A list kept under former Chicago Public Schools CEO Arne Duncan’s
administration of clout-heavy Chicagoans and public officials looking to
get kids into some of the city’s top schools was made public last week.
Some education experts say the log is another example of the
intense competition for too few high-quality school seats in the city
and the disparity in education and economic investment in Chicago neighborhoods.
“The fact that there’s so many people who want to get into
those schools shows that the people really want a quality education,
and the system should be responsive instead of disinvesting in various
school communities,” said Eric “Rico” Gutstein, faculty associate with
the University of Illinois at Chicago’s Collaborative for Equity and Justice in Education.
A San Francisco-based firm spent the morning trying to sell the Chicago
City Council on the idea that they can use eminent domain to seize
properties in danger of falling into foreclosure. The firm argued that the use of eminent domain, which occurs when government acquires private property in the name of the greater good, could lead to the public benefit of fewer foreclosures. Representatives from Mortgage Resolution Partners LLC had the ear of Ald. Ed Burke (14th), chairman of the City Council Finance Committee, and the backing of Ald. Ray Suarez (31st), head of the Housing and Real Estate Committee.
But the effort was perhaps futile as Chicago Mayor Rahm Emanuel indicated at a press conference today that he opposes the plan.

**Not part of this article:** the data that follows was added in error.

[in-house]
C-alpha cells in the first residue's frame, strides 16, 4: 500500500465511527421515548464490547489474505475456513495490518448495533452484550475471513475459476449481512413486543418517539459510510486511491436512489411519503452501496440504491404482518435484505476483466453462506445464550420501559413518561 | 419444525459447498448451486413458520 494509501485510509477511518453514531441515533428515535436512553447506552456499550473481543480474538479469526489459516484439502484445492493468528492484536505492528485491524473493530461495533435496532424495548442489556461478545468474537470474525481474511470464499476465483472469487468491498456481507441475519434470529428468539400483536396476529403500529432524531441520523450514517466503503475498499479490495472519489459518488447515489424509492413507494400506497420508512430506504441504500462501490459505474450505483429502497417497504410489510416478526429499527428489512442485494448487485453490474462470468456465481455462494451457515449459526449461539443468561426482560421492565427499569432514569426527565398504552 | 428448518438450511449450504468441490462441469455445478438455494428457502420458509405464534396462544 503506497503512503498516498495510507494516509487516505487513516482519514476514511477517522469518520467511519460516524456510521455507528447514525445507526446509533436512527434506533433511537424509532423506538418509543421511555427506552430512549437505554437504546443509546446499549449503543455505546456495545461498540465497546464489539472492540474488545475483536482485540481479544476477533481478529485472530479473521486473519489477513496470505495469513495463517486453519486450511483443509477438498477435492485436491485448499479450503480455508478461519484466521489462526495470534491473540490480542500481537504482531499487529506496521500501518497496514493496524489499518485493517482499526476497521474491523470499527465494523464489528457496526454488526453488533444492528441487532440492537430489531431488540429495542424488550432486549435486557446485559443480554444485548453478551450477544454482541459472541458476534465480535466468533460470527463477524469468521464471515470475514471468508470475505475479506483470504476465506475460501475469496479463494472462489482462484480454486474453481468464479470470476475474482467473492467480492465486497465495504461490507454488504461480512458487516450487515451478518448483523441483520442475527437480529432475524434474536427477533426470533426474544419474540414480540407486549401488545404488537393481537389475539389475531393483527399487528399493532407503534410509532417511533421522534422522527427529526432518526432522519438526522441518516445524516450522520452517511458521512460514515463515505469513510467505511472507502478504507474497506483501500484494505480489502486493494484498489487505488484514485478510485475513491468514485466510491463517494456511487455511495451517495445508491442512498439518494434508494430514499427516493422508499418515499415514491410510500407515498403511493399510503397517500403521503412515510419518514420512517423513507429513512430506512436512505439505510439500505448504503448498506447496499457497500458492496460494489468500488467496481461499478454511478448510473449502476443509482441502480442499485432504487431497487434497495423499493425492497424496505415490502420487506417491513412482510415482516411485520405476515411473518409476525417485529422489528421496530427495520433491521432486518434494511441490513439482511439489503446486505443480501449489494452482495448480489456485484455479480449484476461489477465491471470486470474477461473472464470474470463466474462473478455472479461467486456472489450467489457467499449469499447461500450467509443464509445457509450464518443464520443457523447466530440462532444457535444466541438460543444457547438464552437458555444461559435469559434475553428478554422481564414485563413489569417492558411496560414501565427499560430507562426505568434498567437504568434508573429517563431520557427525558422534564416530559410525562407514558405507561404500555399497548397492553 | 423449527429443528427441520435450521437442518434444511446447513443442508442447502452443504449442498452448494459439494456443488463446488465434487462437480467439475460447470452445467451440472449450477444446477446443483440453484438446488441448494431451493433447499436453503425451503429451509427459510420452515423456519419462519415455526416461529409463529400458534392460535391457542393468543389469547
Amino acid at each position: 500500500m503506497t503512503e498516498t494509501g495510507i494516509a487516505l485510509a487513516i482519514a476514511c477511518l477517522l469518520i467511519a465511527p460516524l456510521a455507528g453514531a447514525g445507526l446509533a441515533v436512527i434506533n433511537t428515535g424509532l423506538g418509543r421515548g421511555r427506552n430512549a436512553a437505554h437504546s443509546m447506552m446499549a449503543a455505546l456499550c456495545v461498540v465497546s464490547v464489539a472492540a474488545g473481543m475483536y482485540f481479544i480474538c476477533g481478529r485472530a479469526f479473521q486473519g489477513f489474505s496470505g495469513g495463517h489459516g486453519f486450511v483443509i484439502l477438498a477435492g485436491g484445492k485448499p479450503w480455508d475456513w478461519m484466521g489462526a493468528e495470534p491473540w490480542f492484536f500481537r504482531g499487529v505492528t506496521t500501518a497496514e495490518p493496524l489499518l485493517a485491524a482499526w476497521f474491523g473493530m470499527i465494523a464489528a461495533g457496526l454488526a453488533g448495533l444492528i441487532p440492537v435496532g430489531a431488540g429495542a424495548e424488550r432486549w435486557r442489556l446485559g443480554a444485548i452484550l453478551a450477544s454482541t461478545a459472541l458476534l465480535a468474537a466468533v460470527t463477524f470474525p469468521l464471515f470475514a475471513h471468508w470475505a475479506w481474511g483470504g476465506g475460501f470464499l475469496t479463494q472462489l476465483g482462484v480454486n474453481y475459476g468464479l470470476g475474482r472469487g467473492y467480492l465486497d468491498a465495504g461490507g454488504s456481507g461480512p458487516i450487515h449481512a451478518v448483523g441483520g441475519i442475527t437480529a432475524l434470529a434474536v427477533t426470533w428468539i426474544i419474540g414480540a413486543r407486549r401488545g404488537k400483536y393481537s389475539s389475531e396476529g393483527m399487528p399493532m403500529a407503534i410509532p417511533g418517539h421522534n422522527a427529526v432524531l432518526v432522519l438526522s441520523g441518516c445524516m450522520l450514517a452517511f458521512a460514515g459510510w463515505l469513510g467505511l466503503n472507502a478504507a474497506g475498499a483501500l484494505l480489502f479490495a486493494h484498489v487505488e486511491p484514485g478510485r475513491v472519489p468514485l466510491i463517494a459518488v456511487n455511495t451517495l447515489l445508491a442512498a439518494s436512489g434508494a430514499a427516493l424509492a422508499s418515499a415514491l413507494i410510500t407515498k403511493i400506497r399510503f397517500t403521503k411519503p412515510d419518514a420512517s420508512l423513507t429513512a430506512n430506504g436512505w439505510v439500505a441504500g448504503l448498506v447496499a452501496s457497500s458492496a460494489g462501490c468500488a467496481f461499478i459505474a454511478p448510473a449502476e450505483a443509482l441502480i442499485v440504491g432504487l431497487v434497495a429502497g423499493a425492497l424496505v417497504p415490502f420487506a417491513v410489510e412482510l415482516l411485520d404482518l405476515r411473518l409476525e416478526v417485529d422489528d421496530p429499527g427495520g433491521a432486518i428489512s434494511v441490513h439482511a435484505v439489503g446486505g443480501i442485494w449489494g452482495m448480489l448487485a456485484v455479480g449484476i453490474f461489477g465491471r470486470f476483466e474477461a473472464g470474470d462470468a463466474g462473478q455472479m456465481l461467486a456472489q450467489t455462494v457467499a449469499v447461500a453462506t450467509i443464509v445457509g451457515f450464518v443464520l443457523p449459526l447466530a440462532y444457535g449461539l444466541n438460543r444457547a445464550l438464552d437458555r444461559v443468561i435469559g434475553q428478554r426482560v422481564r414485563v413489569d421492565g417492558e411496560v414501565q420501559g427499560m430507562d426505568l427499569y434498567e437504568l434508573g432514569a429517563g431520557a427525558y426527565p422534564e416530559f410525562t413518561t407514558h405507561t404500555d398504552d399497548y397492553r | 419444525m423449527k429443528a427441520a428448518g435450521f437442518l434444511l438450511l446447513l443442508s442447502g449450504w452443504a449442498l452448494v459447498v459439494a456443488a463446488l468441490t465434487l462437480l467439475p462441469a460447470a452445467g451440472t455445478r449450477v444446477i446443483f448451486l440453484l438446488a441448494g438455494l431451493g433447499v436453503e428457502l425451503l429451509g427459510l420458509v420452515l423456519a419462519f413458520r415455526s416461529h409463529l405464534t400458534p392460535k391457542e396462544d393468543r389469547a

According to the Chicago Tribune, Emanuel said that he did not think eminent domain was the “right instrument” to combat foreclosures.
An ordinance pushed by Chicago Mayor Rahm Emanuel to make possession
of 15 grams or less of marijuana punishable by ticketed fines will
likely sail through city council tomorrow amid some concerns that the
$250 to $500 tickets are too steep a levy against the low-income, black
residents who are often targets of marijuana arrests.
Solis (25th), the ordinance's sponsor, is not currently considering any
amendments including changing the fine, according to Solis spokesman
The Chicago City Council committee on public safety voted 13-1 today
for an ordinance pushed by Mayor Rahm Emanuel to change possession of
less than 15 grams of marijuana from a criminal offense to a civil
violation punishable by fine.
The committee hearing raised
questions about how fines would be implemented, particularly if they
might disproportionately hurt black residents in low-income
neighborhoods who make up about 75 percent of the of Chicago Police Department's pot arrests.
will raise dollars on the backs of poor people,” said Ald. Pat Dowell
(3rd) at the hearing. Dowell and other black caucus aldermen, such as
Ald. Willie Cochran (20th), raised these concerns, but did not vote
against the legislation.
Ald. Edward Burke (14th), chairman of the Chicago City Council Finance Committee, deferred a full City Council vote today on Mayor Rahm Emanuel’s Infrastructure Trust public-private partnership plan, arguably the most consequential and controversial proposal of Emanuel’s brief time as mayor thus far. Burke delayed the vote amid speculation that Trust opponents might use a parliamentary maneuver to table the measure.
However, the City Council is anticipated to hold a special session next Tuesday, April 24 to vote on the measure, much to the chagrin of ordinance opponent Ald. Scott Waguespack (32nd).
The Chicago City Council passed a law today that will subtract a
person’s outstanding parking and speeding ticket debt, and other such
citations, from their state income tax return. The law is revealing of
Mayor Rahm Emanuel’s approach toward taxes.
Turns out Chicago Ald. Freddrenna Lyle (6th Ward) will carry the torch on creating a living-wage law that would require stores with 50 or more employees to pay those workers $11.03 an hour if they benefit from tax increment financing (TIF) or other public subsidies. When Ald.